The federal tax rate you'll pay on your interest income is fairly easy to determine – it’s your marginal tax rate. The government assesses different tax rates on different sources of investment income, including interest, dividends and capital gains. Many of these rates are complicated by requirements concerning when and how long you hold an income-generating security. Certain sources of interest income have special rules that may affect your tax liabilities.
Sources of Interest
Interest is a cash payment to reward you for keeping your money at a financial institution so that it can be loaned to others. A youngster opening her first savings account is introduced to interest at an early age. She might not realize that the bank loans her savings deposits to clients. Bonds and bond funds provide investors access to interest income from governments and corporations, domestic and foreign. In most cases, bonds pay cash interest one or more times a year, but exceptions abound. Interest from U.S. Treasury debt is free of state and local income taxes.
Interest at Maturity
All bonds accrue interest over time, but a few types wait to pay cash interest until bond maturity. Savings bonds pay interest when you cash the bonds, at which point you incur a federal-only tax liability on the interest income. Zero coupon bonds and Treasury bills are issued at a discount and do not pay interest until maturity. You owe tax on Treasury bill interest in the year the bill matures. Zero coupon bonds appreciate in value every year by an amount called the imputed interest. You do not receive this interest as cash until the bond is sold or matures, but you must pay income on imputed interest each year.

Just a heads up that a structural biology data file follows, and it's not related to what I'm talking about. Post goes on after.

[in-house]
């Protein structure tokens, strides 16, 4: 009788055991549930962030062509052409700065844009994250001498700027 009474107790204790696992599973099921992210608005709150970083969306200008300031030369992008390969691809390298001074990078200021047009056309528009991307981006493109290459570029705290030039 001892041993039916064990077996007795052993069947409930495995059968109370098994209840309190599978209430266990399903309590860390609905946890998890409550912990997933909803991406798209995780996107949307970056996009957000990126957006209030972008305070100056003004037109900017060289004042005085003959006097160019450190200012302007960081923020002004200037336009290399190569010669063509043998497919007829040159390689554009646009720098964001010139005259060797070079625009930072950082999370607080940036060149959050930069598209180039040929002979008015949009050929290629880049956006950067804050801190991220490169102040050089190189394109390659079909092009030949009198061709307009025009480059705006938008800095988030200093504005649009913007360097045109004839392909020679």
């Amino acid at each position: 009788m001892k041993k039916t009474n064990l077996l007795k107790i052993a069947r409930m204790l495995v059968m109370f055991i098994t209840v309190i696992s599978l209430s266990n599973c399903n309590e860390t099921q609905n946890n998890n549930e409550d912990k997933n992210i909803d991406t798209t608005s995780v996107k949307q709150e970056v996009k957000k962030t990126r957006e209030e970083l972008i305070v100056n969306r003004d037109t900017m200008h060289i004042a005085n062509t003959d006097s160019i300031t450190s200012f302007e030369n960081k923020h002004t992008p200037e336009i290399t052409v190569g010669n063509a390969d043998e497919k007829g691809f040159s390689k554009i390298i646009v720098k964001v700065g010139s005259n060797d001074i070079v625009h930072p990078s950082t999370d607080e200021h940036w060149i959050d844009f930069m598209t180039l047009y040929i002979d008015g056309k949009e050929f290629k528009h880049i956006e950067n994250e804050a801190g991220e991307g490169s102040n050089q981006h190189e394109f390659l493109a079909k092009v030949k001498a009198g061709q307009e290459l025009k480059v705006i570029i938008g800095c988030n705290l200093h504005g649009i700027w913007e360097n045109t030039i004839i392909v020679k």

State and local municipalities can issue bonds that are free from federal and local income tax to residents of the issuing location. Local governments issue these bonds to fund projects for the public good, like dams or sewers. In high-tax locations such as New York City, triple tax-free municipal bonds are free from city, state and federal income tax to city residents. Municipal bonds pay relatively low interest rates, but their after-tax yields attract high-bracket investors.
Bond Fund Dividends
Stock and stock fund dividends may qualify for reduced taxed rates, but these breaks do not apply to bond fund dividends. Exchange-traded bond funds are stock issues backed by a basket of bonds. A fixed number of ETF shares trade on stock exchanges. Open-end bond mutual funds are investment pools that issue and redeem shares as needed. Both pay interest and capital gains in the form of dividends. You pay your marginal tax rate on the portion of bond fund dividends that arise from interest.
Individuals with modified adjusted gross income of $200,000 and couples with MAGI of $250,000 are subject to a Medicare surcharge of 3.8 percent, as of publication. The surcharge applies to the lesser of your interest income or the amount of MAGI that exceeds the noted thresholds. Interest income includes taxable income arising from interest. You exclude interest income from tax-free municipals when you figure your Medicare surcharge amount. Any income from retirement accounts is also exempt from the Medicare surcharge.
Foreign jurisdictions may assess U.S. residents a withholding tax that reduces the amount of bond interest received. When filing U.S. income taxes, you may apply for a foreign tax credit to partially or fully compensate for the foreign withholding taxes you pay.
Based in Greenville SC, Eric Bank has been writing business-related articles since 1985. He holds an M.B.A. from New York University and an M.S. in finance from DePaul University. You can see samples of his work at ericbank.com.